TV Series | TV-14 | | Crime, Drama, Mystery
The Special Victims Unit, a specially trained squad of detectives in the NYPD, investigate sexually related crimes.
Although viewers had long wondered if the character George Huang was gay (as is BD Wong), his homosexuality was not verified until season eleven, episode five, "Hardwired". Even for a show and a franchise that is notoriously parsimonious with personal information about its characters, that is an extraordinarily long time for basic personal information to be withheld about a regular character on a television series (by contrast, both Detectives Elliot Stabler and Olivia Benson were established as heterosexual during the show's first season through dialogue and subplots about Stabler's marriage and Benson's dating habits).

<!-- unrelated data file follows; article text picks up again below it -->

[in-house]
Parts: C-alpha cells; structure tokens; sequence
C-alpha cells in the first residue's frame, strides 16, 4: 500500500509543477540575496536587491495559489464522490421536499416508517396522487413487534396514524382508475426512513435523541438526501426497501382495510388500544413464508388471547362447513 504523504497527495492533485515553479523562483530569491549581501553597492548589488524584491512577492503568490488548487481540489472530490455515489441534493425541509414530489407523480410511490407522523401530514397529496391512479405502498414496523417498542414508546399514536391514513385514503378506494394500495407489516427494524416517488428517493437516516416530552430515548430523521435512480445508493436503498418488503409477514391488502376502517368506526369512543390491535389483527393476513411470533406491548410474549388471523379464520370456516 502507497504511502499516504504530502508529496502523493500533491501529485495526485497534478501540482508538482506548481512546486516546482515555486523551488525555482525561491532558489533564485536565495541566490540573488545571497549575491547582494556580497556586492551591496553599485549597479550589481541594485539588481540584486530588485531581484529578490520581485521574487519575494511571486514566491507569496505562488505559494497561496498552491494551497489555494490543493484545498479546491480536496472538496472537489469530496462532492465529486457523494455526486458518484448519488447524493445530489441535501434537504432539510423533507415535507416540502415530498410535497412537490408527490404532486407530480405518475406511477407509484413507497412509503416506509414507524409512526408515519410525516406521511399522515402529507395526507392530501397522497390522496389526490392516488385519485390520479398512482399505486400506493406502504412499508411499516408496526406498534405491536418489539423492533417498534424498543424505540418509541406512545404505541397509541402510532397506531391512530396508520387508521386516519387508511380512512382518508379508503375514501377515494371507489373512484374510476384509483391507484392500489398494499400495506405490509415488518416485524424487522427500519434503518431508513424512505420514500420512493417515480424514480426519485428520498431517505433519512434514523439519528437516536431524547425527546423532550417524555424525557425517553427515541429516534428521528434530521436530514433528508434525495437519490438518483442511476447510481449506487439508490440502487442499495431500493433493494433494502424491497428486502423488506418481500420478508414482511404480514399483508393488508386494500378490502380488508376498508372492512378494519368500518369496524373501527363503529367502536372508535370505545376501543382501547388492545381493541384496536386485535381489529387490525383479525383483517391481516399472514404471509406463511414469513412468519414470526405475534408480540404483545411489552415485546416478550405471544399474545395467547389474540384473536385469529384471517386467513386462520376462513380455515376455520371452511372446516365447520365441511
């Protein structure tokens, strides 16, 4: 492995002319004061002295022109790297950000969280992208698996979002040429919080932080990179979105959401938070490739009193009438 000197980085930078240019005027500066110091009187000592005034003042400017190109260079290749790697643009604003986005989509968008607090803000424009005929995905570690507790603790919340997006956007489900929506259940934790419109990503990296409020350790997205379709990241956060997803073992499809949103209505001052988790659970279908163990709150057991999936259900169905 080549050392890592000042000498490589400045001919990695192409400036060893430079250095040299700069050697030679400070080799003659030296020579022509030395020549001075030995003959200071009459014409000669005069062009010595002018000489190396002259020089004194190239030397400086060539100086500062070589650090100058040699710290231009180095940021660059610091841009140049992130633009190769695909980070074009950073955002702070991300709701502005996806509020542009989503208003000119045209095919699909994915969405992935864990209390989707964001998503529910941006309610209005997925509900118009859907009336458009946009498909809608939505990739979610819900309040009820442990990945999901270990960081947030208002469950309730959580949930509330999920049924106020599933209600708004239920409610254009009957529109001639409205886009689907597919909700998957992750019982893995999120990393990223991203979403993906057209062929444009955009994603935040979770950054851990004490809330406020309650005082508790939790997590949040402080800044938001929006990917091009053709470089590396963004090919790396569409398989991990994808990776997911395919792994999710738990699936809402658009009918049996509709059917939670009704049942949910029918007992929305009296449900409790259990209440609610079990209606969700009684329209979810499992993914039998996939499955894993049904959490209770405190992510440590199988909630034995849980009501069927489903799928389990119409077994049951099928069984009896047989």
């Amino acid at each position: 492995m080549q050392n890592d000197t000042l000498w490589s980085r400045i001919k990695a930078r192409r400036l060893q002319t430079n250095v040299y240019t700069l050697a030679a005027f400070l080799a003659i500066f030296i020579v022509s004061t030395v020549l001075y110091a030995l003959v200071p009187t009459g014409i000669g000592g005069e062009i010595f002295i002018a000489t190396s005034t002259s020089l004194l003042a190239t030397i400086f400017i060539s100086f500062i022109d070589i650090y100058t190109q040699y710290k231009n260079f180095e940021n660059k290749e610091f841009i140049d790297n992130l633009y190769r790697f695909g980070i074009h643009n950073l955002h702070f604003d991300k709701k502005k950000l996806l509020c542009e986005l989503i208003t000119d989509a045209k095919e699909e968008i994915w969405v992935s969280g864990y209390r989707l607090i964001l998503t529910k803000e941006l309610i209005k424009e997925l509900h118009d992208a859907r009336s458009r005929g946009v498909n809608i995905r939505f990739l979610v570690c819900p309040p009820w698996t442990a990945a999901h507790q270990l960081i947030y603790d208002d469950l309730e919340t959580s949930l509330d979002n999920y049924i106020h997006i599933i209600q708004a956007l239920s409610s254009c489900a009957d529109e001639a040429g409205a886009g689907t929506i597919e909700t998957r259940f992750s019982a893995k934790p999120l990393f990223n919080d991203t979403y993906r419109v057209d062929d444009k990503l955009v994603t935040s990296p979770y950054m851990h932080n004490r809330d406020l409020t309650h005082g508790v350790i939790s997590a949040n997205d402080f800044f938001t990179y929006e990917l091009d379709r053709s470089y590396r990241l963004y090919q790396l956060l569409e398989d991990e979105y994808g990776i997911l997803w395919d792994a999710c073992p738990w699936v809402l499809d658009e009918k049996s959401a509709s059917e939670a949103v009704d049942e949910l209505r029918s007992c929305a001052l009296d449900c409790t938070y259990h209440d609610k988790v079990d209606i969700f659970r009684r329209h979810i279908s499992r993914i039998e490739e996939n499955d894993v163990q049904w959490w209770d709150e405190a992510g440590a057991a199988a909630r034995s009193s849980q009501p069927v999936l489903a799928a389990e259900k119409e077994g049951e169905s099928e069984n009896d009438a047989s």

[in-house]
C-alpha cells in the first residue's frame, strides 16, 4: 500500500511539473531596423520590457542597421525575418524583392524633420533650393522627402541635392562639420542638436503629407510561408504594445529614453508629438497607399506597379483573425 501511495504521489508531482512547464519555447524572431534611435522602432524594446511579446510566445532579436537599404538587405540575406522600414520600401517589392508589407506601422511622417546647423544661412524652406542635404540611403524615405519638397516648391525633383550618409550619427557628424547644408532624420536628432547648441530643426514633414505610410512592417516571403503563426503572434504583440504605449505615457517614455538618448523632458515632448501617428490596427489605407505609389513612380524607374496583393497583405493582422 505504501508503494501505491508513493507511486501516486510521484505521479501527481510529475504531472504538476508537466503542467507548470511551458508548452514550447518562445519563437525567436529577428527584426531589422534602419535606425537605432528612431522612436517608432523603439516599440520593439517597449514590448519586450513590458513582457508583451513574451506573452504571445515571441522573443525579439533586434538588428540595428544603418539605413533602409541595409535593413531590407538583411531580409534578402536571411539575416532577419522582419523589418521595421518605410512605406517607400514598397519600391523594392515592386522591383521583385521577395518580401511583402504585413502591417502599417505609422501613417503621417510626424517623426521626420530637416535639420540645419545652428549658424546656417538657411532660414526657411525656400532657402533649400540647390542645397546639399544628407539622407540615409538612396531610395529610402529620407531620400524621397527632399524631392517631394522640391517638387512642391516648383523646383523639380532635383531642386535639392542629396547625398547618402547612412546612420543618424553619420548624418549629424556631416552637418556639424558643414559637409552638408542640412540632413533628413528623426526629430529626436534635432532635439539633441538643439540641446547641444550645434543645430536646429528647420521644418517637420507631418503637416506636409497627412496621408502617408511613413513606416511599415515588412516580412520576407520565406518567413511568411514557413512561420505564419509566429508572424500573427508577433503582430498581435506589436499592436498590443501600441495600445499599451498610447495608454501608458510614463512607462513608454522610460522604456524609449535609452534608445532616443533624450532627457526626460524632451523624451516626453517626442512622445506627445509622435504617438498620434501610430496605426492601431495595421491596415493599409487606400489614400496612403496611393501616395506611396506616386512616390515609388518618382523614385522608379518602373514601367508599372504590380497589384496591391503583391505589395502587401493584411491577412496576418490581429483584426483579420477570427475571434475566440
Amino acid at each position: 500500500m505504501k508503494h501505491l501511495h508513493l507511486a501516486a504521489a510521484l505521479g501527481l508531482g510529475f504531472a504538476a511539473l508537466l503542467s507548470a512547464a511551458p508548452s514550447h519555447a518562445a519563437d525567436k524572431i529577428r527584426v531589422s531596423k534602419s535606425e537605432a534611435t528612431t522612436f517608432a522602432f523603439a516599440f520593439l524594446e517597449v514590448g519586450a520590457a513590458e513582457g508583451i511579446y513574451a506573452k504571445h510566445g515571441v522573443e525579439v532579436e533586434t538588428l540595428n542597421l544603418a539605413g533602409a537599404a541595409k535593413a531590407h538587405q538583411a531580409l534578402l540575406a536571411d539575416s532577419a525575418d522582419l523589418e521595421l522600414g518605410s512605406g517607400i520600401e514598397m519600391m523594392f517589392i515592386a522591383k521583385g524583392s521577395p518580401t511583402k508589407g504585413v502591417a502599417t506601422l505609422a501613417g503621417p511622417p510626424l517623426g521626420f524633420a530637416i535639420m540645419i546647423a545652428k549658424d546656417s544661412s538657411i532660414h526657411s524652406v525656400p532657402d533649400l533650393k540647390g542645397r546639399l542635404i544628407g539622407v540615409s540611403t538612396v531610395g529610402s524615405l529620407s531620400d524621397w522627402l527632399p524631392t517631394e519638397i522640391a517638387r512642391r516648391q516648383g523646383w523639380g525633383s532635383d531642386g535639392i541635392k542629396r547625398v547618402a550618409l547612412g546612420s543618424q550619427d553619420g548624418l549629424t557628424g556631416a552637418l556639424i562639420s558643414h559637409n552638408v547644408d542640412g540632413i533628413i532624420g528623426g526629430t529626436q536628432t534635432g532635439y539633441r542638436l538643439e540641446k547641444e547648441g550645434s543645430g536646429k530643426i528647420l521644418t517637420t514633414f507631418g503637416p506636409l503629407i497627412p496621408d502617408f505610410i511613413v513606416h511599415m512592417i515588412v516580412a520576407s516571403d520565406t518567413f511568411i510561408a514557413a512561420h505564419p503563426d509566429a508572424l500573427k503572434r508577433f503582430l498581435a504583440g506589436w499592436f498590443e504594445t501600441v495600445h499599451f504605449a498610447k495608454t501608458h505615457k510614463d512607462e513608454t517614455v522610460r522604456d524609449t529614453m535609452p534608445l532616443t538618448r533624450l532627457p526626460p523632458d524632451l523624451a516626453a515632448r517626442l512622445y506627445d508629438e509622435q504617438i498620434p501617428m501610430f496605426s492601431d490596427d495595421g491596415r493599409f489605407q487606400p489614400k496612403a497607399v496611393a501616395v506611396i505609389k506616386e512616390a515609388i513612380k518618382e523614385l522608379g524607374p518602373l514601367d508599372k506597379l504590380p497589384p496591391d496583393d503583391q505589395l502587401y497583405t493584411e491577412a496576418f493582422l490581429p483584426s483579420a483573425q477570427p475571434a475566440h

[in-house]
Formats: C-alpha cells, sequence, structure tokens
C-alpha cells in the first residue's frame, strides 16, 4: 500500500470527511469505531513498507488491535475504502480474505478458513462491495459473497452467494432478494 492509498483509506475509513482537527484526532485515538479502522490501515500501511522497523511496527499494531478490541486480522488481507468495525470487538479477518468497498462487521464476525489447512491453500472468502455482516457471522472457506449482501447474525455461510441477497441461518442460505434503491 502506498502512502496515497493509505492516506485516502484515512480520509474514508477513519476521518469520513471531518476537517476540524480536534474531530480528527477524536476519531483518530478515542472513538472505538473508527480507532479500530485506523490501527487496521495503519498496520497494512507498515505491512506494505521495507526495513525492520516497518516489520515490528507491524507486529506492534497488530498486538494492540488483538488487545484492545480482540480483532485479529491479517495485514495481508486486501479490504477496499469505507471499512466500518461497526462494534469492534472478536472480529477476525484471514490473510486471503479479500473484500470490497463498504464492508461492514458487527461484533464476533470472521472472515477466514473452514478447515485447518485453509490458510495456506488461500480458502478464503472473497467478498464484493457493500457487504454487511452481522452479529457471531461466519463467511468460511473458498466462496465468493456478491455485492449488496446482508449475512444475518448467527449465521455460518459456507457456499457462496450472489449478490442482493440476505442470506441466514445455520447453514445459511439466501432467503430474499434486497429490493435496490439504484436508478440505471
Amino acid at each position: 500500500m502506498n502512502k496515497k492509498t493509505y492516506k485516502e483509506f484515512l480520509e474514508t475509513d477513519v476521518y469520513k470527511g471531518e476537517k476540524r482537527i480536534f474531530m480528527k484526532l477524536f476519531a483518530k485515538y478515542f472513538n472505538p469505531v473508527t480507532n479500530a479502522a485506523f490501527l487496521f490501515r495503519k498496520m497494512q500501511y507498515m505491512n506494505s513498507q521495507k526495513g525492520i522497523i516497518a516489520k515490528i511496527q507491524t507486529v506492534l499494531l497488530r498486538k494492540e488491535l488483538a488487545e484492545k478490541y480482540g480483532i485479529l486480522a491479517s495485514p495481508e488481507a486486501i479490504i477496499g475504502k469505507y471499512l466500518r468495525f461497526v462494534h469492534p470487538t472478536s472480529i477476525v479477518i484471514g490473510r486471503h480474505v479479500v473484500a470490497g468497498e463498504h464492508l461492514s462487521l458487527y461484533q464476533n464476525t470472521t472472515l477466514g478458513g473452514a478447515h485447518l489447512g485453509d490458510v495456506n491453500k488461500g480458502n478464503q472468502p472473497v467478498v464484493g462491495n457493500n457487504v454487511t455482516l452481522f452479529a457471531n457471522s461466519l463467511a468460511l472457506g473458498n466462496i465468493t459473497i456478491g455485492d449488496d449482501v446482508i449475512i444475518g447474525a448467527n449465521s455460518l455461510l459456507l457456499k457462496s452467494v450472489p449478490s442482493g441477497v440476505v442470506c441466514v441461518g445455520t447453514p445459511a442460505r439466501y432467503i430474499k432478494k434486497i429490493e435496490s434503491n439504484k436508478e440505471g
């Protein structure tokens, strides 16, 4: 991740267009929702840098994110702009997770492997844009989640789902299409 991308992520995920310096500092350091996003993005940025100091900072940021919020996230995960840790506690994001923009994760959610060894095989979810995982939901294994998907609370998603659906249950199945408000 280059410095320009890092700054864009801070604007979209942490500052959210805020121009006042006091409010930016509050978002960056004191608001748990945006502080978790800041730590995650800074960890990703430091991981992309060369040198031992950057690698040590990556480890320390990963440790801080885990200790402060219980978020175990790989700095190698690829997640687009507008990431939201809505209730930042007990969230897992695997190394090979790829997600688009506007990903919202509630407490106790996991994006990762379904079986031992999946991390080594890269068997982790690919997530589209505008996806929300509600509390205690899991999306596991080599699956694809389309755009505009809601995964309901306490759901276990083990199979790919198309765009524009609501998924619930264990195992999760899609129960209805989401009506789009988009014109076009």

Don't look at me, I just know stuff.
During a number of episodes which portray trials which extend over a multi-day time periods, the jury is often shown wearing the same clothing as during the beginning of those trials.
From the second episode of the second season (2000-2001), the opening credits break the pattern followed by the earlier episodes of SVU, the original Law & Order, and Criminal Intent. Instead of the credits ending with a shot of the cast walking towards the camera, they instead are shown sitting around a desk.
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